From David Blakesley’s Elements of Dramatism, pp. 14-16.


Identification and


It will help you to see the linkage between dramatism and rhetoric more

clearly if you know that throughout its history, the term rhetoric has

been used to name either (1) the use of persuasive resources (rhetorica

utens), or (2) the study of the use of persuasive resources (rhetorica

docens). We are more accustomed to thinking of rhetoric as the performance

itself, the use of language to persuade others to act or change

their minds, as in number 1. But rhetoric also refers to the philosophy

that would study how and why people use persuasion in the first place,

as in number 2. Thus it shares with dramatism an interest in the strategic

use of words to perform and induce action.


In A· Rhetoric of Motives, written shortly after the end of World

War II, Burke focuses our attention on what he calls "the Wrangle of the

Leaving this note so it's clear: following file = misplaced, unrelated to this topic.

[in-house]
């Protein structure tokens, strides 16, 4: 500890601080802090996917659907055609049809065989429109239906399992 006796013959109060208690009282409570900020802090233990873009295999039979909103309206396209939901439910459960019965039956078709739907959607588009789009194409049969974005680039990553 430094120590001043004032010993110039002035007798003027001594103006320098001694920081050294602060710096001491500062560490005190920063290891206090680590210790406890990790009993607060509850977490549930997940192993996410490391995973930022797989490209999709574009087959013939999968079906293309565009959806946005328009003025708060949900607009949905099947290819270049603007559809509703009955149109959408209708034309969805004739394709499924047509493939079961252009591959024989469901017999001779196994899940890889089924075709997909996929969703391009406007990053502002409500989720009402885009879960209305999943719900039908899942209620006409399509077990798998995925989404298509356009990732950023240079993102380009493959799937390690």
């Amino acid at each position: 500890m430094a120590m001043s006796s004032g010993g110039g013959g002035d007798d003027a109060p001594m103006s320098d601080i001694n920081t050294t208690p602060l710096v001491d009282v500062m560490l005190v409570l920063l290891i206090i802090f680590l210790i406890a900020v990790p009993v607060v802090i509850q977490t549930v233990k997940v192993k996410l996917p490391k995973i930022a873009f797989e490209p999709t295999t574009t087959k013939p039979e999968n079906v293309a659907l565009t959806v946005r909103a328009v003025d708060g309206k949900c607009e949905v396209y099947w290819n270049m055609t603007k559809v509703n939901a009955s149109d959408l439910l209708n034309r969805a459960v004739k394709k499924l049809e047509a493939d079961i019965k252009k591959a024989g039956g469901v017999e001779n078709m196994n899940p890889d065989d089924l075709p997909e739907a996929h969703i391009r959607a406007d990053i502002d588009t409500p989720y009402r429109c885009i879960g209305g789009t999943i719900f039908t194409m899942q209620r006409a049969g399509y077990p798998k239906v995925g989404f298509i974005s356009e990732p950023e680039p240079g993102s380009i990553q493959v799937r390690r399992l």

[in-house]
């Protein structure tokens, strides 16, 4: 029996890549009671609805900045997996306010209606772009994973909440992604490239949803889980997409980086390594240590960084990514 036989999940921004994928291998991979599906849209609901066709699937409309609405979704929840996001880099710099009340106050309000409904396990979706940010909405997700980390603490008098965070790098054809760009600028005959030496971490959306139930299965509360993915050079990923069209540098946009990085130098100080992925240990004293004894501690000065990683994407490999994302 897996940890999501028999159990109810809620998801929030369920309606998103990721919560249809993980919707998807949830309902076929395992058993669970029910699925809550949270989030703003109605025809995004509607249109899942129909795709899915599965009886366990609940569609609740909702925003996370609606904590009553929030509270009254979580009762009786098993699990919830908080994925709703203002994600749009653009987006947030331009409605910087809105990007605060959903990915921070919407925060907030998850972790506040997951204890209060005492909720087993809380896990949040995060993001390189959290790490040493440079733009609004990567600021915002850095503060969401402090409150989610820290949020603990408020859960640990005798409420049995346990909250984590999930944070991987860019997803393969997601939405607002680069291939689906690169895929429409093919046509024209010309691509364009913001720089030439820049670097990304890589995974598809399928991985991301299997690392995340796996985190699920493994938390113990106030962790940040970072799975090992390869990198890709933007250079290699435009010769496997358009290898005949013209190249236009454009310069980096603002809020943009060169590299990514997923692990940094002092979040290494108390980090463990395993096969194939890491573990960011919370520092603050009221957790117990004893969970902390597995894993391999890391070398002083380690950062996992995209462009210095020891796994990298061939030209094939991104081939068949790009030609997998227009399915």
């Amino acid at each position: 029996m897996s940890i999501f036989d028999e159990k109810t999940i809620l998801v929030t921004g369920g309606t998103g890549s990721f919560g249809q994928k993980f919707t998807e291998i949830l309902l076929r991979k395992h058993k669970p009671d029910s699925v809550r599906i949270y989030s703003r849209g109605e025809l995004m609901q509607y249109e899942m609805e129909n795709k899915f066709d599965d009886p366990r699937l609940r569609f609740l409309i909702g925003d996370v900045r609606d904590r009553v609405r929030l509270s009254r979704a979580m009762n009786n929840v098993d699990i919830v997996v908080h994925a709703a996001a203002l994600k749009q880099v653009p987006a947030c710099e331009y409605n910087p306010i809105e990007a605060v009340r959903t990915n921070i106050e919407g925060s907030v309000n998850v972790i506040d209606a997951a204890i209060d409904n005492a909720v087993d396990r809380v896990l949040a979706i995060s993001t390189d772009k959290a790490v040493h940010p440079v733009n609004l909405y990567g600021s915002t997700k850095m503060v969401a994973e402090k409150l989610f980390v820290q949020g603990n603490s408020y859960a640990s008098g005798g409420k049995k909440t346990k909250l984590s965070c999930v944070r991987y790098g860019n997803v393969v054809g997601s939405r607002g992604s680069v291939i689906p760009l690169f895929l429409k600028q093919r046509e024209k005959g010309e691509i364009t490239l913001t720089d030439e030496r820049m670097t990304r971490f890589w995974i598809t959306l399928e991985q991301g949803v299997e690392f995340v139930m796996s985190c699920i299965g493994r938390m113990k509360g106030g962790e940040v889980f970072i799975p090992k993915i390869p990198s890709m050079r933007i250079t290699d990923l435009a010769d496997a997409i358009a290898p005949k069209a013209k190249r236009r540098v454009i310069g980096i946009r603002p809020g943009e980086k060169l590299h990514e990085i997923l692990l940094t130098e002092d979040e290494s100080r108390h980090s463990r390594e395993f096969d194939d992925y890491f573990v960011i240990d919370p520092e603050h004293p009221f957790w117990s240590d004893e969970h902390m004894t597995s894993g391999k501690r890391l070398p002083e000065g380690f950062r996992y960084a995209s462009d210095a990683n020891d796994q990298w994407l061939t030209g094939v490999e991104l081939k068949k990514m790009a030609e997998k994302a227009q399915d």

Market Place, the flurries and flare-ups of the Human Barnyard" (23).

These flurries and flare-ups result from our inevitable and frequent failures

to interpret the signs around us with the complexity they deserve.

The elements of dramatism, consisting in large measure of the traditional

principles of rhetoric, provide us with the analytical tools and the

attitude necessary for examining not only our differences, but the reasons

for our unity. Dramatism and rhetoric are both conceptual frameworks

for understanding ways that human relations are formed through



For Burke, the primary aim of rhetoric is identification, which he

describes as an alignment of interests or motives and that he is careful

to distinguish from persuasion. Unlike persuasion, which is normally

thought to involve explicit appeals and manipulation, identification

allows for an unconscious factor as well. We may identify with someone

(or some cause) and thus come to share belief because we imagine

or desire to be one with another, or to feel energized or uplifted by

our association. Burke believes that in any rhetorical situation there is

always a dialectical struggle between the forces of identification and

division. People can never be identical or divided in the absolute

sense. We have bodies and experiences and a common language, each